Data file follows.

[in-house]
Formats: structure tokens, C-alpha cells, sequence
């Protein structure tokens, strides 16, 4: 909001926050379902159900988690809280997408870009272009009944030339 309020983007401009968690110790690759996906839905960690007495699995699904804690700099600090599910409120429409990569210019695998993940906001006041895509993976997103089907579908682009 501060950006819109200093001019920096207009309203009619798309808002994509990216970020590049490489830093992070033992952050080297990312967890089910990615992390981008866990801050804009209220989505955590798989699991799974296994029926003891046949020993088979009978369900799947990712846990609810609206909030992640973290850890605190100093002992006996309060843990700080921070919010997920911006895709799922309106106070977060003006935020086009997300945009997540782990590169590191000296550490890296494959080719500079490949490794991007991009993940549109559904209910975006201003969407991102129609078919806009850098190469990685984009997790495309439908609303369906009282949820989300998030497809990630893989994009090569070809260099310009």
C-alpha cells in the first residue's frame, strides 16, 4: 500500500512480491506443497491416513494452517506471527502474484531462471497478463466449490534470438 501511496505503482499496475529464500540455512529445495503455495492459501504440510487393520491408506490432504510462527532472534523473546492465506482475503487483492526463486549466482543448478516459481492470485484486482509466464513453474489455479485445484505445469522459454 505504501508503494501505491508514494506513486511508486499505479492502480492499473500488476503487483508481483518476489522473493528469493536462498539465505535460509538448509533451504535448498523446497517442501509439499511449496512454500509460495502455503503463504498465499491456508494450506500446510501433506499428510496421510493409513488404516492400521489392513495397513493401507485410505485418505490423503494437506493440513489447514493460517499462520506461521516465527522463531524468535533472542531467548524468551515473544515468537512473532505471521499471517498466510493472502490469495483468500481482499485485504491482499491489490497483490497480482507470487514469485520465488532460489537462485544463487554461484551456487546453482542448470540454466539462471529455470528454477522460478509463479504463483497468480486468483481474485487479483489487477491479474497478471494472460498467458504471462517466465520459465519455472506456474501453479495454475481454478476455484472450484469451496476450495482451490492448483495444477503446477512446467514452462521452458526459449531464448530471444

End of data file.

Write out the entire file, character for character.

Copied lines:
[in-house]
Formats: structure tokens, C-alpha cells, sequence
């Protein structure tokens, strides 16, 4: 909001926050379902159900988690809280997408870009272009009944030339 309020983007401009968690110790690759996906839905960690007495699995699904804690700099600090599910409120429409990569210019695998993940906001006041895509993976997103089907579908682009 501060950006819109200093001019920096207009309203009619798309808002994509990216970020590049490489830093992070033992952050080297990312967890089910990615992390981008866990801050804009209220989505955590798989699991799974296994029926003891046949020993088979009978369900799947990712846990609810609206909030992640973290850890605190100093002992006996309060843990700080921070919010997920911006895709799922309106106070977060003006935020086009997300945009997540782990590169590191000296550490890296494959080719500079490949490794991007991009993940549109559904209910975006201003969407991102129609078919806009850098190469990685984009997790495309439908609303369906009282949820989300998030497809990630893989994009090569070809260099310009």
C-alpha cells in the first residue's frame, strides 16, 4: 500500500512480491506443497491416513494452517506471527502474484531462471497478463466449490534470438 501511496505503482499496475529464500540455512529445495503455495492459501504440510487393520491408506490432504510462527532472534523473546492465506482475503487483492526463486549466482543448478516459481492470485484486482509466464513453474489455479485445484505445469522459454 505504501508503494501505491508514494506513486511508486499505479492502480492499473500488476503487483508481483518476489522473493528469493536462498539465505535460509538448509533451504535448498523446497517442501509439499511449496512454500509460495502455503503463504498465499491456508494450506500446510501433506499428510496421510493409513488404516492400521489392513495397513493401507485410505485418505490423503494437506493440513489447514493460517499462520506461521516465527522463531524468535533472542531467548524468551515473544515468537512473532505471521499471517498466510493472502490469495483468500481482499485485504491482499491489490497483490497480482507470487514469485520465488532460489537462485544463487554461484551456487546453482542448470540454466539462471529455470528454477522460478509463479504463483497468480486468483481474485487479483489487477491479474497478471494472460498467458504471462517466465520459465519455472506456474501453479495454475481454478476455484472450484469451496476450495482451490492448483495444477503446477512446467514452462521452458526459449531464448530471444